The Roundup #67

We’re having what’s affectionately called “unsettled weather” to start off the long weekend in Toronto, so in between bouts of laundry and cleaning the house and getting groceries, here is this week’s roundup! Enjoy!

From The Guardian:

A Roman neighbourhood discovered in Vienne in the south of France is being hailed as a “little Pompeii” by archaeologists excavating now until the end of the year.

A two-meter high statue has been discovered in Angkor Wat, and is likely to be a symbolic guardian of the hospital from the medieval site.

From Archaeology.org:

A baptismal font has been discovered at the site of an early Christian basilica in Plovdiv, Bulgaria.

A small brass crucifix has been discovered at a major fur trade hub near the Straits of Machinac in Michigan.

Excavations at a Groswater peoples site in Newfoundland has yielded tools that archaeologists believe made this a processing centre for sealskins.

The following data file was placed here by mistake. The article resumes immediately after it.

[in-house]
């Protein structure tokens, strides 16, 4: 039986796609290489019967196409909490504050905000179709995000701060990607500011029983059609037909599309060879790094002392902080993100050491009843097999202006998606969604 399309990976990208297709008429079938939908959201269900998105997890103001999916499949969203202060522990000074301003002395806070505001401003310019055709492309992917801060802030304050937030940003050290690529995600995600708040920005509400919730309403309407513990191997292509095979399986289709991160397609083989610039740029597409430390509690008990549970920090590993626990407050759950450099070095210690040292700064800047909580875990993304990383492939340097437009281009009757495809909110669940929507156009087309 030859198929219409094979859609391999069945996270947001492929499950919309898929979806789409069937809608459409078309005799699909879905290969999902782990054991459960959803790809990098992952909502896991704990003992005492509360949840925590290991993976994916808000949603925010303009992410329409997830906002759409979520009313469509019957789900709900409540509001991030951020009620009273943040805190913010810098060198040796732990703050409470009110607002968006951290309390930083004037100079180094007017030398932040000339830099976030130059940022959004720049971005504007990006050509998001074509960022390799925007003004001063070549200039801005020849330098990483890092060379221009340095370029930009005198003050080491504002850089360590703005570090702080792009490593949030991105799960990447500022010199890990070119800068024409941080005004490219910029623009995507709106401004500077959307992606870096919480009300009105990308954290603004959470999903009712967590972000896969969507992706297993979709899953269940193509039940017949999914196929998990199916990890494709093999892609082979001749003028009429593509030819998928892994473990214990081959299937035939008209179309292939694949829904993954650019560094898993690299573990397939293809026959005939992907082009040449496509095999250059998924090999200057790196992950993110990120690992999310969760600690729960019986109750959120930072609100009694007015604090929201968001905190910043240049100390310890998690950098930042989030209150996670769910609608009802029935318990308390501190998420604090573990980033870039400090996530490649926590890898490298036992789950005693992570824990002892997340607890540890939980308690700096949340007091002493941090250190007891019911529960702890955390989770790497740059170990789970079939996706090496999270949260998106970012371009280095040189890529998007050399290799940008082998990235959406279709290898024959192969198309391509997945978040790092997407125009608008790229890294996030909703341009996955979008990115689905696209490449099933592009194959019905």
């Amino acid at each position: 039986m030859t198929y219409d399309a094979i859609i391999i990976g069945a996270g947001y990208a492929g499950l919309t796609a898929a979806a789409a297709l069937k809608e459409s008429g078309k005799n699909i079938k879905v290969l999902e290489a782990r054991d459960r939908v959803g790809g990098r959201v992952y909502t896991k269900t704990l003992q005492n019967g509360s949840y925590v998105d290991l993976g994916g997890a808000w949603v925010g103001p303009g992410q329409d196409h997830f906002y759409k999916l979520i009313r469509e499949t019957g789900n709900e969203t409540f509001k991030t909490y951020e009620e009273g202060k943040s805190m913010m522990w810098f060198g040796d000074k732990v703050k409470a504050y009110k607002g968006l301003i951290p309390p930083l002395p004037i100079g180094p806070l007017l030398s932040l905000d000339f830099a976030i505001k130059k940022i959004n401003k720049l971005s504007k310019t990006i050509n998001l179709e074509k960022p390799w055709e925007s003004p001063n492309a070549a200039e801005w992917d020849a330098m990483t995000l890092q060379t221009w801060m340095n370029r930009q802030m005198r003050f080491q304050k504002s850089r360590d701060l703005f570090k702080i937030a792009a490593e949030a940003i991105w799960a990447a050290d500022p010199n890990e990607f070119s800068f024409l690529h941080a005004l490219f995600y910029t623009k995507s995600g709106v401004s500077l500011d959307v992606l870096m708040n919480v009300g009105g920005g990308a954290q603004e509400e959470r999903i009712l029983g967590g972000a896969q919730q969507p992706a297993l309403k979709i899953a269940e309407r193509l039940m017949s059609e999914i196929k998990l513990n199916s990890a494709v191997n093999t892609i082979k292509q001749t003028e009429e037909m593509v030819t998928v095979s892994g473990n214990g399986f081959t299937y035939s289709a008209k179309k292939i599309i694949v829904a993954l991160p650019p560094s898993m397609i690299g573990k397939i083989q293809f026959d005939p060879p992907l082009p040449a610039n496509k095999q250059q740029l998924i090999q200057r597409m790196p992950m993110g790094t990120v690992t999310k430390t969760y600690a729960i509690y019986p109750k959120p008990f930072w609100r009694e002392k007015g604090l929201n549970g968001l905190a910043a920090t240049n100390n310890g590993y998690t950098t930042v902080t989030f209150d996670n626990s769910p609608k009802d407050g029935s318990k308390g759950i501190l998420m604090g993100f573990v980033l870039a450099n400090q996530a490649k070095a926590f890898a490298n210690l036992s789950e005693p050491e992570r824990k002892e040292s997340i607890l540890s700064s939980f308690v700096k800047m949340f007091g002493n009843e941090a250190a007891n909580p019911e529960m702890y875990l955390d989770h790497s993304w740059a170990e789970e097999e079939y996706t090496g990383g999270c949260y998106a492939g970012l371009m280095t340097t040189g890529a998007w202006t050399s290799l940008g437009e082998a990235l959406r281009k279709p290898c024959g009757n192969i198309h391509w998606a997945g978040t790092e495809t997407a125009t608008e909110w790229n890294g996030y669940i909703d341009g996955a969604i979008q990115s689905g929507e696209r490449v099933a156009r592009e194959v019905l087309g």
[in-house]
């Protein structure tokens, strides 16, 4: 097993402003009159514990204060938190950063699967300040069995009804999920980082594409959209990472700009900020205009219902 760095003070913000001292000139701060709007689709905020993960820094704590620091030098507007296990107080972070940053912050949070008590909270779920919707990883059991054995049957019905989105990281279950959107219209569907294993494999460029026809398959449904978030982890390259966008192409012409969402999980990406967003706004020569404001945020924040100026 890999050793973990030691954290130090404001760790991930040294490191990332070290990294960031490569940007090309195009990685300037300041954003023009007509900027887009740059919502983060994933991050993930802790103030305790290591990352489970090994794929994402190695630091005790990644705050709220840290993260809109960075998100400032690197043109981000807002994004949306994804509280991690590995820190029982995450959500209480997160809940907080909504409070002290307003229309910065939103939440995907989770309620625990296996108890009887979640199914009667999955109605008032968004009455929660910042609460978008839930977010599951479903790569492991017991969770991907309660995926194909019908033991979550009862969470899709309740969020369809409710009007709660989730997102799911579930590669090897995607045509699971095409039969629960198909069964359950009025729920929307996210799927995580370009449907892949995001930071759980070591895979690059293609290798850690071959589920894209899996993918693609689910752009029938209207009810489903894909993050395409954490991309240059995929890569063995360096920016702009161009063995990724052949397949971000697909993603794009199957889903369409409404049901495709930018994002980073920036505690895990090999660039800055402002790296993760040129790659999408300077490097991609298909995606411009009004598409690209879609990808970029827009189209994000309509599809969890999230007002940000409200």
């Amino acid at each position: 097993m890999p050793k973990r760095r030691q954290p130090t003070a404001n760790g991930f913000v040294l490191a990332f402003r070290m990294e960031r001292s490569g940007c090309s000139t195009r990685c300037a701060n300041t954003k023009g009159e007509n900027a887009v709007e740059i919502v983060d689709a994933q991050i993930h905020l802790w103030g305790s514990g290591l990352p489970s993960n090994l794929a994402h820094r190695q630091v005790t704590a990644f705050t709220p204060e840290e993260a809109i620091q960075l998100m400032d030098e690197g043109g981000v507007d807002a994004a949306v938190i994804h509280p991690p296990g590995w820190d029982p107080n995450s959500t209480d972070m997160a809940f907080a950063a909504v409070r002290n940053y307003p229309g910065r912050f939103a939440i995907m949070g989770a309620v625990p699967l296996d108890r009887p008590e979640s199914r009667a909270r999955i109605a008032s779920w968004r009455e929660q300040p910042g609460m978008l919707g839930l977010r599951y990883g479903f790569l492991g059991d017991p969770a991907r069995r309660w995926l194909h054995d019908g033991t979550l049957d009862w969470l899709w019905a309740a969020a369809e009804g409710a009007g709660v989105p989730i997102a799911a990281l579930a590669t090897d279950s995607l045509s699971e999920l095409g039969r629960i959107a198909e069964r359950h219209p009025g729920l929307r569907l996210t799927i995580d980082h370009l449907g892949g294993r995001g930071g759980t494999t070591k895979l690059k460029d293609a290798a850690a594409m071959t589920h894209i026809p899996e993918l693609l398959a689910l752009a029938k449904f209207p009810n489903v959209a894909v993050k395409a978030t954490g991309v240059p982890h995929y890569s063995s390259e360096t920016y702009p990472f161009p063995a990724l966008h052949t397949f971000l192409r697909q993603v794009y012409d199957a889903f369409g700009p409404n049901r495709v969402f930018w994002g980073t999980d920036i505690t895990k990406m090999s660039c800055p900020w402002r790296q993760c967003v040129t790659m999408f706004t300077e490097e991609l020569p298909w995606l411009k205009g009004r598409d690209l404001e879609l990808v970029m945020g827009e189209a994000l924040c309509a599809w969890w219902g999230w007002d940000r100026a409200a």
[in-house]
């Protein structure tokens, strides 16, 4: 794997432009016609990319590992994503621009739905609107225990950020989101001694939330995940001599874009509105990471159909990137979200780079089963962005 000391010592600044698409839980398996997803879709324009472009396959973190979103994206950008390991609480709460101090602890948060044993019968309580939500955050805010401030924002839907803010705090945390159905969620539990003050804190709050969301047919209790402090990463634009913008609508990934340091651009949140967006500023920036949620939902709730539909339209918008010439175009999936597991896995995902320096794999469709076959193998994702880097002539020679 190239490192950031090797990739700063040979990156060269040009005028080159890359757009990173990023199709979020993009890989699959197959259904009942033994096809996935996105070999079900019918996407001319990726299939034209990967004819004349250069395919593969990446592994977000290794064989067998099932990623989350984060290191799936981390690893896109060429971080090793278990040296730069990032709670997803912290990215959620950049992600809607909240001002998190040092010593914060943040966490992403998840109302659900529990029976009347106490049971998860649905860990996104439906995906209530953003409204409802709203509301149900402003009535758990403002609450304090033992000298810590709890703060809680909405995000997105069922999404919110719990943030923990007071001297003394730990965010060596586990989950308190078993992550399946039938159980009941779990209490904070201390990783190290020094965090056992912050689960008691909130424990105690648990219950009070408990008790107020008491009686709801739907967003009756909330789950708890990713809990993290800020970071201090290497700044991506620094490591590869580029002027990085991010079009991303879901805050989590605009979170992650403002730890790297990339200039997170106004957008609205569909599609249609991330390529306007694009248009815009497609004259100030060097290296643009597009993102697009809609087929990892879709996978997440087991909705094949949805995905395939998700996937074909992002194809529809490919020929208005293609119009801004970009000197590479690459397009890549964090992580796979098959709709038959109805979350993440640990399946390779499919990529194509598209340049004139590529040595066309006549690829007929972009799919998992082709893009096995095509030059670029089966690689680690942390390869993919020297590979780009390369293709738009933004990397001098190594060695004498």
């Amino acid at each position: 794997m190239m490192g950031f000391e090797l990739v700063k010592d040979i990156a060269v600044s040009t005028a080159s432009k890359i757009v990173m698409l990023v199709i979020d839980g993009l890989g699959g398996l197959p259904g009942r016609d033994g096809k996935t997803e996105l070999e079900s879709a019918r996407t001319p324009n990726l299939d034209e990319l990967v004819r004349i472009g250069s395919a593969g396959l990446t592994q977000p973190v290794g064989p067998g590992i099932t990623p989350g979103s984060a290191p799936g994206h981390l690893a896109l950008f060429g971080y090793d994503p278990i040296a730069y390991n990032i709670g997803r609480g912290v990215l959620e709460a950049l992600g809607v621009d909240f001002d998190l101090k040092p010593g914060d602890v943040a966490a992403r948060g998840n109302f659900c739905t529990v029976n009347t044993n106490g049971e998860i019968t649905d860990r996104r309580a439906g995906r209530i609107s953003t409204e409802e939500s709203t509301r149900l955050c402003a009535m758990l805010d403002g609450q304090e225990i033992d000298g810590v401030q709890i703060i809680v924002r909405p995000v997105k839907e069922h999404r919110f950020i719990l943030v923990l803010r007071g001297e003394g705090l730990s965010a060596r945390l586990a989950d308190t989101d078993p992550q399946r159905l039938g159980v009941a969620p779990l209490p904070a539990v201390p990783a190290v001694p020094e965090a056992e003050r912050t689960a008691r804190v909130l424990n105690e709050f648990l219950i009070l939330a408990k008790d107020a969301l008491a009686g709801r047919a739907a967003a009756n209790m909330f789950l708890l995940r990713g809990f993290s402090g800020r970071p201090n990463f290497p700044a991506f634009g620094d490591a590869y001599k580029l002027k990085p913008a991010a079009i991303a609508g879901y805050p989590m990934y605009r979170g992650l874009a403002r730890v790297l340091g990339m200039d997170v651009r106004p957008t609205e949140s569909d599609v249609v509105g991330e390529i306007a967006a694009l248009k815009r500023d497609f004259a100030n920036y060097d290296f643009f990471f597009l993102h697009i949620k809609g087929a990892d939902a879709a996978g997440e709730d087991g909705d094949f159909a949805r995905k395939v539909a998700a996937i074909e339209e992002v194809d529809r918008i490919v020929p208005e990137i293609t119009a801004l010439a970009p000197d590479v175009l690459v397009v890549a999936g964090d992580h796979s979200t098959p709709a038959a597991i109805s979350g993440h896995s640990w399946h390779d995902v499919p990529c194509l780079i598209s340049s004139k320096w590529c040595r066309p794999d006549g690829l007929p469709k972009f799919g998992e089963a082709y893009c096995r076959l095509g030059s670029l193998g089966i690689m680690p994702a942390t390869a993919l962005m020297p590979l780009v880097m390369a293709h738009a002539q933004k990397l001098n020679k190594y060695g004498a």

High resolution satellite imagery has been used to identify hominid sites near ancient lakes in Saudi Arabia.

Analysis of DNA from ancient Minoan and Mycenaean sites compared with nearly 300 other peoples, including modern Greeks, suggests that there wasn’t a lot of sharing of genetic material, to put it euphemistically, despite the fact that the Ancient Mediterranean was a crossroads of trade and cultural interaction.

And a skull of the Ainu peoples of Japan has recently been repatriated when it was handed over to the Japanese Embassy in Berlin.

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